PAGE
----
We are building the enterprise-class knowledge base to enhance JD’s recommendation and search results with semantic-search knowledge gathered from a wide variety of information sources. Our research directions for knowledge graph at the Data Science Lab include:

- Relation Extraction
- Entity Detection and Linking
- Semantic Search in Recommender Systems
- Knowledge Graph in E-Commerce

Information networks are ubiquitous in many applications. A popular way to facilitate the information in a network is to embed the network structure into low-dimension spaces where each node is represented as a vector. The learned representations have been proven to advance various network analysis tasks such as link prediction and node classification. The majority of existing embedding algorithms are designed for the networks with one type of nodes and one dimension of relations among nodes. However, many networks in the real-world complex systems have multiple types of nodes and multiple dimensions of relations. For example, an e-commerce network can have users and items, and items can be viewed or purchased by users, corresponding to two dimensions of relations. In addition, some types of nodes can present hierarchical structure. For example, authors in academic networks are associated to affiliations; and items in e-commerce networks belong to categories. Most of existing methods cannot be naturally applicable to these networks. In this paper, we aim to learn representations for networks with multiple dimensions and hierarchical structure. In particular, we provide an approach to capture independent information from each dimension and dependent information across dimensions and propose a framework MINES, which performs {\bf M}ulti-d{\bf I}mension {\bf N}etwork {\bf E}mbedding with hierarchical {\bf S}tructure. Experimental results on a network from a real-world e-commerce website demonstrate the effectiveness of the proposed framework.

**Figure 1: **An illustrative example of a multi-dimensional net-work with hierarchical structure

A typical example of multi-dimensional networks with hierarchical structure is illustrated in Figure~\ref{fig:network-example}

%{\bf please draw this figure independently an include it into the %content. If you do not know how to do that, please check with Zhiwei}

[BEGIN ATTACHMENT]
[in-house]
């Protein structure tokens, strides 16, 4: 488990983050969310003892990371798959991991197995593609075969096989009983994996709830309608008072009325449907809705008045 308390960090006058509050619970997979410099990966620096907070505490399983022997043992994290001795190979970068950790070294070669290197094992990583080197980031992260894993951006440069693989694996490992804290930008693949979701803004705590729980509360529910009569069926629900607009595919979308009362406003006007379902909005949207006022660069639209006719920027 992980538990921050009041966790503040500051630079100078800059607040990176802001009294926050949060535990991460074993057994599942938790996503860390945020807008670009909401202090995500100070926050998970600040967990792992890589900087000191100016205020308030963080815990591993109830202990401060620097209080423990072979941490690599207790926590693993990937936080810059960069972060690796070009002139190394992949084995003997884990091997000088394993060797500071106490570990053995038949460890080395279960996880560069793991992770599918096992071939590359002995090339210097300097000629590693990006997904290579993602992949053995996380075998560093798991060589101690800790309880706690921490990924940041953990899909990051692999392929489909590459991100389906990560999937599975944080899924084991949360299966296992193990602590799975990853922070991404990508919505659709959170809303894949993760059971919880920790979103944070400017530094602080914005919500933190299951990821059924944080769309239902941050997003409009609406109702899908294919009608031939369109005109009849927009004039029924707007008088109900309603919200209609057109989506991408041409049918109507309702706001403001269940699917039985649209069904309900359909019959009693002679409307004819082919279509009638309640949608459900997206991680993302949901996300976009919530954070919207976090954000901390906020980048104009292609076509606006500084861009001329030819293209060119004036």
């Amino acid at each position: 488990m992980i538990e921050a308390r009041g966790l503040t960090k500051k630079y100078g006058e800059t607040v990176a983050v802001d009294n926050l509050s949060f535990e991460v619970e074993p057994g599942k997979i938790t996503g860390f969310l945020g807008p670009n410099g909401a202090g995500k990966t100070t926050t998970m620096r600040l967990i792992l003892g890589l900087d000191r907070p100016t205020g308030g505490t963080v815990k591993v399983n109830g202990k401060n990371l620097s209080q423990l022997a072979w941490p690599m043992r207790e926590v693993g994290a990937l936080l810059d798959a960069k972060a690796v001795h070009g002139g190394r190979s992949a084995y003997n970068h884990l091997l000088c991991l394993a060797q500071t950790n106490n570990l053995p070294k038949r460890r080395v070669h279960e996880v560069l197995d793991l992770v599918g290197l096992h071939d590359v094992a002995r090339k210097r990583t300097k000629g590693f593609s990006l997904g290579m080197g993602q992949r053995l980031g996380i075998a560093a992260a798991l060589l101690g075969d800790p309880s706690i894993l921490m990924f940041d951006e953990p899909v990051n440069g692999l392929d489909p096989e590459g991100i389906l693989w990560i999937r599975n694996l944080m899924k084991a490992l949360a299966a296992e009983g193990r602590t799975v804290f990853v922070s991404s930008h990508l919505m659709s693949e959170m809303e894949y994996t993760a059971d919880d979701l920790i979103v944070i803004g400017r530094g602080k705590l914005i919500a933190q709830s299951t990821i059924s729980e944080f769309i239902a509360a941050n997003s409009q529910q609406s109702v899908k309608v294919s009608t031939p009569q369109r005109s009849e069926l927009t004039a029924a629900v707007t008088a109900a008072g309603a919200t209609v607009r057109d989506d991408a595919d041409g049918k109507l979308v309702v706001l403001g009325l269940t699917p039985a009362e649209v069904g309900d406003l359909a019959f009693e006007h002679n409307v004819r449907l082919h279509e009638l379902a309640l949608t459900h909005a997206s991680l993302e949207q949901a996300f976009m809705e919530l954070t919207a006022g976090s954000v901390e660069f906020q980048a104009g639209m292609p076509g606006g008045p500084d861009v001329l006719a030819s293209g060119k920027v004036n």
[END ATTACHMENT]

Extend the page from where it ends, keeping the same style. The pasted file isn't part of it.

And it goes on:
where there are two types of nodes $\mathcal{U}=\{u_1,u_2,u_3,u_4\}$ and $\mathcal{T}=\{t_1,t_2,t_3,t_4\}$. The nodes in $\mathcal{U}$ presents hierarchical structure with $\mathcal{C}=\{c_1,c_2,c_3\}$. The relations of nodes in $\mathcal{U}$, nodes in $\mathcal{T}$ and nodes between $\mathcal{U}$ and $\mathcal{T}$ are two-dimensional; while nodes in $\mathcal{U}$ are associated to the elements in $\mathcal{C}$. The vast majority of existing embedding algorithms cannot be naturally applicable to multi-dimensional networks with hierarchical structure as shown in Figure~\ref{fig:network-example}.

**Discriminating Substitutable and Complementary Products in E-commerce Portals**

Personalized recommender systems suggest products to users according to their interests and how to generate {personalized} product candidates, i.e., a retrieval process, play a crucial role. Among various retrieval strategies in recommendations, substitutes and complements are of the most importance. %Distinguishing substitutes and complements is very important. For example, when a user has browsed a t-shirt, it is reasonable to generate similar t-shirts, i.e., substitutes; while if the user has already purchased one, it would be better to retrieve trousers, hats or shoes, as complements of t-shirts.

In this paper, we propose a path-constrained framework (PMSC) for discriminating substitutes and complements. Specifically, for each product, we first learn its embedding representation in a general semantic space. Then, we project the embedding vector into two separate spaces via a novel mapping function. Thereafter, we incorporate each embedding with path-constraints to further boost the discriminative ability of the model. Extensive experiments on two datasets from two real e-commerce sites show the effectiveness of our proposed method.

**Figure 2: **Examples for Multi-Step Path Constraints

In addition to the category constraints, multi-step paths between product pairs can reflect much more complex patterns than the direct links. In the graph, a multi-step path is a sequence of nodes and relations. For instance, as in Figure 2, a t-shirt is a substitute to a polo shirt and both of them are complements to jeans (similar ideas are shown in Figure 2). We count the frequency of instances discovered by all the reasonable two-hop relations in the Amazon dataset, and find out that four patterns, shown in Table \ref{tab:freq}, have dominated the data distribution. Therefore, to capture such information, multi-step path constraints is designed and incorporated. The form of the multi-step path constraints is $\forall i, j, k: (i, r_{1}, j) \wedge (j, r_{2}, k) \Rightarrow (i, r_3, k)$.